just dessert

June 7, 2018

The dessert trolley was my favourite part of the meal –– more so than the Shirley Temples, and the french fries that arrived under a silver dome. Dinners out with my grandparents were always grand. Very often, I went with a crème caramel or something rich and chocolatey. I loved éclairs, too. You so rarely see the trolley anymore. Or maybe it’s the restaurants I frequent.

Cinzano hour

June 5, 2018

This is my kind of cocktail hour. Rich jewel tones, wild, whimsical flowers and bottles of Italian vermouth. Give me a room full of people to watch, and I could sit at this bar for hours. If anyone knows where it is, tell me, and I’ll meet you there.

British made

June 4, 2018

Just look at the marvelous kitchen of British garden designer, Butter Wakefield, a total departure from the ultra modern one I posted Friday. I love the back wall of vintage plates, botanical drawings and bud vases. What a lovely place to nosh on ham and cheese croissants and country breads slathered in jam.  Have a walk around the whole house –– so charming, so colourful, so English.

j’adore decor

June 1, 2018

I really like the work of Aussie interior design duo, Juliette Arent and Sarah Jane Pyke. Their spaces are warm, eclectic and colour rich. Look at The Alex Hotel in Perth –– it’s one quirky, colourful detail after another. All the brass, warm wood and bright white at Curational House is stunning. And I’m in love with the kitchen over at Treetop House.

wisteria lane

May 31, 2018

Lilacs yesterday, wisteria today. My neighbour’s wisteria is tumbling into my garden, the way it does every year around this time, and I’m reminded how much I love this flower. It reminds me of London, Chelsea in particular, where wisteria is in abundance at this time of year. This house, in neighbouring Kensington, is made regal by the climbing wisteria. It almost looks like trompe-l’œil.

lilacs

May 30, 2018

Toronto only smells good when the lilacs come up, and their scent follows us around like a sweet little sister. The purple lilacs are in abundance, and occasionally I see some white ones. The lilacs I really adore, look like cotton candy, and are a rare sighting, indeed. I know we’re not supposed to pick flowers from trees, but I wouldn’t be able to resist a little bunch of pinks.

connect

May 29, 2018

I’ve been thinking a lot lately about the connections we see –– between a poppy, lets’ say, and the pleats of an Issey Miyake fabric –– and how satisfying that can be. The world feels smaller and more connected when the okra on your dinner plate reminds you of the Cypress trees you saw in Italy last spring. I think some people, creative types, make these kinds of connections all the time. And then channel them into their work. What comes out on the other side, is an amalgam of everything they see. It’s like a life size game of connect the dots.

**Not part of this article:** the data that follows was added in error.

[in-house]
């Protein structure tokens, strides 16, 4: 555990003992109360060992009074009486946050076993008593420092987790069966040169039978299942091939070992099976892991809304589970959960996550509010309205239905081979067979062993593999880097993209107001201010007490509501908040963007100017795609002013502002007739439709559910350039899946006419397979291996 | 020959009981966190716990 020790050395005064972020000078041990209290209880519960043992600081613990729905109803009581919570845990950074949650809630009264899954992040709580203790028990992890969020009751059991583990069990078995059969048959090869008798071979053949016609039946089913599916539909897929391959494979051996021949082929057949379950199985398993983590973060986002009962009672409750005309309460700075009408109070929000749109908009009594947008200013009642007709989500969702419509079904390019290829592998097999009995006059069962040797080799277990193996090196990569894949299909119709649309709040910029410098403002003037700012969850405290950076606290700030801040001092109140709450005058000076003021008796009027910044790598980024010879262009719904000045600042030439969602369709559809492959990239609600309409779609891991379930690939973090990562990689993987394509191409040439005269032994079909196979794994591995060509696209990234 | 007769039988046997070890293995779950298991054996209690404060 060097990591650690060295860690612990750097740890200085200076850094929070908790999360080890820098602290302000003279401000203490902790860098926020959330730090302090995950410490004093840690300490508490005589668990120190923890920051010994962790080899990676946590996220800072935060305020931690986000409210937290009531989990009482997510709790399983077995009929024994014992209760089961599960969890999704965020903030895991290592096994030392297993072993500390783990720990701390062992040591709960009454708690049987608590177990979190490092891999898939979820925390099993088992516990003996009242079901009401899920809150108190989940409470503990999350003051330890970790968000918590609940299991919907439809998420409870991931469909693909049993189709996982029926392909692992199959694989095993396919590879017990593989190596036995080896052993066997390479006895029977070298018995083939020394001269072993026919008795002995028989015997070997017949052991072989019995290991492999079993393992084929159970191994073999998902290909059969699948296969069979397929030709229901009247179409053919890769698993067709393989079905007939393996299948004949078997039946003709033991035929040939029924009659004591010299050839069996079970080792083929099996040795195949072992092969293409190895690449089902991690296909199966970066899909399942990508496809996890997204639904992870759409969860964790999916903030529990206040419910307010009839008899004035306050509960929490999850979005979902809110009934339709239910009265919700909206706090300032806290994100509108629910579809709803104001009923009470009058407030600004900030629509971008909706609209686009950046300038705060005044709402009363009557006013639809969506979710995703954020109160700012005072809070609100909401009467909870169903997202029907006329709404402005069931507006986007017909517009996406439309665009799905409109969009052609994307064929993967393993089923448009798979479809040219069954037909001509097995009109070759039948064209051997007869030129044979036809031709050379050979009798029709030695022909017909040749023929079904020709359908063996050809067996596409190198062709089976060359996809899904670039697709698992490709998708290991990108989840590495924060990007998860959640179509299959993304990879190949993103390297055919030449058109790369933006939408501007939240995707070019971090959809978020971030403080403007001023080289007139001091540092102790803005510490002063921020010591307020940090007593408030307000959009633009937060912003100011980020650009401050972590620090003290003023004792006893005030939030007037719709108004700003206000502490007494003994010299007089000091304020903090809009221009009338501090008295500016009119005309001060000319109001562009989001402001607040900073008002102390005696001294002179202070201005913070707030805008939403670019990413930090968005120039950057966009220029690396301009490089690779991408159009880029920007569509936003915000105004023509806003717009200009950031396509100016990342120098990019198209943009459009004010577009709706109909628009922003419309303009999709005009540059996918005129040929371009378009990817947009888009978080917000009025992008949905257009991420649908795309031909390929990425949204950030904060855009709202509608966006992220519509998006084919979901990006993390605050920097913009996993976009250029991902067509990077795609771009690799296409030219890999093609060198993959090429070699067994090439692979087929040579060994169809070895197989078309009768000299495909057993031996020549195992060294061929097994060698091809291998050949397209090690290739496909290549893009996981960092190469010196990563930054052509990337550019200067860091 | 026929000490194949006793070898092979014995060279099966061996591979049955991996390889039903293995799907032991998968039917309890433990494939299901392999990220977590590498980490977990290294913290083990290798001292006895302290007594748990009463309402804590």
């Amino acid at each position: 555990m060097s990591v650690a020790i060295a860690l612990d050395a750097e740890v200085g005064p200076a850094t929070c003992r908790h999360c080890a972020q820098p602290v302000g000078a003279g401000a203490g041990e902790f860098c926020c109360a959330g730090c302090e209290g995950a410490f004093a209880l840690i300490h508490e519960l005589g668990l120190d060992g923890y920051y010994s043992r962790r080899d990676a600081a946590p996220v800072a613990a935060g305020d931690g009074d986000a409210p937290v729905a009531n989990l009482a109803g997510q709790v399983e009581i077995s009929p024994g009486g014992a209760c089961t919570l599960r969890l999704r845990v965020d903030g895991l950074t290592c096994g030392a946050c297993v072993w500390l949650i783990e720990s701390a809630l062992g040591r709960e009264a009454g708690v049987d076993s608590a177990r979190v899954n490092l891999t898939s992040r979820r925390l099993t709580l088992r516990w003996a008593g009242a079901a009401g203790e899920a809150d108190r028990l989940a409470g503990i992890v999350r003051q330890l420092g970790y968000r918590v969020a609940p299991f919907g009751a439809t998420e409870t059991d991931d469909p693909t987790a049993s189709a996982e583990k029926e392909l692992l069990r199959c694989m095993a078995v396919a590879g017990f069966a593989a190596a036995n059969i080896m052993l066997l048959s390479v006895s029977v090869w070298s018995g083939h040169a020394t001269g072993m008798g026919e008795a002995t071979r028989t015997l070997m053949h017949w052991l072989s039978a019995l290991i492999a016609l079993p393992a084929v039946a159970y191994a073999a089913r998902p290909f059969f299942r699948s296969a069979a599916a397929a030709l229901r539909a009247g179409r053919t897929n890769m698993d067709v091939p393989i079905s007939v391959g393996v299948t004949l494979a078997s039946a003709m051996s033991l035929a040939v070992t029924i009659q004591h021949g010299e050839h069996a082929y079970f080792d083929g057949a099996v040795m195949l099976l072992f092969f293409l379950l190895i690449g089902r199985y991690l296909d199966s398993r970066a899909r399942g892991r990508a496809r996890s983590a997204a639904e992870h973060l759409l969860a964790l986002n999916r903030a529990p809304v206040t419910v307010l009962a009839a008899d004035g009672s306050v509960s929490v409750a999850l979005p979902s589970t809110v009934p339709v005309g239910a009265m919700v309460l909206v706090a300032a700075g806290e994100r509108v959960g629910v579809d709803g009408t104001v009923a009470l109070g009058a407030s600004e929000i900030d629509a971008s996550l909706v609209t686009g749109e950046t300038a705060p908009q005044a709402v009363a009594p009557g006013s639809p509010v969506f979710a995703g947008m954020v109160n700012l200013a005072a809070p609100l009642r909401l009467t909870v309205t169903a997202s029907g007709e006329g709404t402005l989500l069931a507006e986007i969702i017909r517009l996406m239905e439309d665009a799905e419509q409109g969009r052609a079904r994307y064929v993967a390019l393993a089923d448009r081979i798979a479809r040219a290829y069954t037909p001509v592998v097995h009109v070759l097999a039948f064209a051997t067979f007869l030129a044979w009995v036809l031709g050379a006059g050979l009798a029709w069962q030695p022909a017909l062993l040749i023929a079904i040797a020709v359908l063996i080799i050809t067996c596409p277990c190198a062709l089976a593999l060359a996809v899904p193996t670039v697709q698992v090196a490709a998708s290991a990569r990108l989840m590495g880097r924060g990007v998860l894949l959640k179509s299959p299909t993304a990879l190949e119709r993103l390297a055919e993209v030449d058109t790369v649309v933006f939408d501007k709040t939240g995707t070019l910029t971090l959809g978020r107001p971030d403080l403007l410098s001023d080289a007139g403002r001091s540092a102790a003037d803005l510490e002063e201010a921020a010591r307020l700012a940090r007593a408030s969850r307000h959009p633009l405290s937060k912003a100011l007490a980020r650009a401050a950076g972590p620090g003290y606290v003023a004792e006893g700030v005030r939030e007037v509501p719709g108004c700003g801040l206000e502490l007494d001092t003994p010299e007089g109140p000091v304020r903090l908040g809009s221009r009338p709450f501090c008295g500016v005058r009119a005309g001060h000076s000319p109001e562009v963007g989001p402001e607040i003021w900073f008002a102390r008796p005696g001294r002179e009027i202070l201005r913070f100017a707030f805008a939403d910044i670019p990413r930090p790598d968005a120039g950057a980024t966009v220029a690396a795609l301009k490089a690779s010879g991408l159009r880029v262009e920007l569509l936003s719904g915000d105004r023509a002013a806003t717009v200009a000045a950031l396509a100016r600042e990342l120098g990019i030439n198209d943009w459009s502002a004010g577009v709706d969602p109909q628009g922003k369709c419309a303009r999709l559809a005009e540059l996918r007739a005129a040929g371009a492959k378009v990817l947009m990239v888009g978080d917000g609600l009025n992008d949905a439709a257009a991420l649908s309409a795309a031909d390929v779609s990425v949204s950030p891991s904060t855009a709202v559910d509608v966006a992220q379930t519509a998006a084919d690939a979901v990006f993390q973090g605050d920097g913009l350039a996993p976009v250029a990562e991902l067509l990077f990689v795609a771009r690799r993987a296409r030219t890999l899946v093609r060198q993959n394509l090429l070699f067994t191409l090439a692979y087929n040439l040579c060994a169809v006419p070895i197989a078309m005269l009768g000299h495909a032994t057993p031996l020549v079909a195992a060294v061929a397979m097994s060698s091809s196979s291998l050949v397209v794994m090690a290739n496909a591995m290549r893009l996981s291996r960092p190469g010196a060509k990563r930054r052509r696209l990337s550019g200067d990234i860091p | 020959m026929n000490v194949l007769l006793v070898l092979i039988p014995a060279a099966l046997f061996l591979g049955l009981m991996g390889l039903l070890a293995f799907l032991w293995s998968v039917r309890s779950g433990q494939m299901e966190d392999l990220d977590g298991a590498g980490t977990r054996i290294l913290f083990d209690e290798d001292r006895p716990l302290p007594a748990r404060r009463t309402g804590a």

yard sale

May 29, 2018

Our street participated in a yard sale on the weekend, and much of the neighbourhood was out for it. We rustled together three tables of bric-a-brac in about twenty minutes; I dread to think how much more we could have piled on had we dug a little deeper. It’s strange to look upon things, once so loved and enjoyed, strew on the curb like junk. A wooden bowl in the shape of pineapple, a Rosenthal creamer, ramekins, toys, a bentwood chair and ten plates I spent my childhood eating off. We sold a gilded table that belonged to Jason’s grandmother to a neighbour who probably loved it as much as she did. He even bought the matching plant stand. That was a nice sale. My bodum teapot, that I’ve steeped tea in so many times, went to a local restaurateur, and a bag of my favourite wooden toys went to a new Mum and her 6-month old baby, Charlie. No one wanted my Mum’s Solimene plates, which on second thought, was a very lucky thing. One man’s trash really is another man’s treasure.

Swedish made

May 25, 2018

Here’s to checkerboard floors, gingham curtains and fresh basil in handmade pots. I love this little Swedish kitchen, so charming and bright. The wallpaper, with its palm trees and sailboats is pure holiday.

in the bag

May 25, 2018

We’ve seen it a million times, in glossy magazines and on Pinterest, the inside of a woman’s handbag. There’s a Vuitton change purse, a Mason Pearson hairbrush and L’Occitane handcream. There’s an iPhone, lipstick (Mac Velvet Teddy) and two pairs of sunglasses (classic and courageous). Mine is nowhere near as glamorous, and I’d hazard yours isn’t either. What’s inside the handbags of women who schlep theirs around like it’s a second home? Inside my bag, a navy blue Fjallraven Kanken that used to belong to my son, is the following: $15 loose cash; one ultra fine panty liner; 5 TTC transfers and 3 taxi receipts; one pair of thick socks; a scrunched up rain bonnet; a leather roll up case of pottery tools; My daughter’s sunglasses; my other daughter’s colouring pages; a ticket to RBG; a business card from a wealth management firm; a grocery list; napkins; keys; three cornflakes. This from Vice is pretty cool. And so is this book from research sociologist, Jean-Claude Kaufmann. Take a look at both. And then inside your bag.

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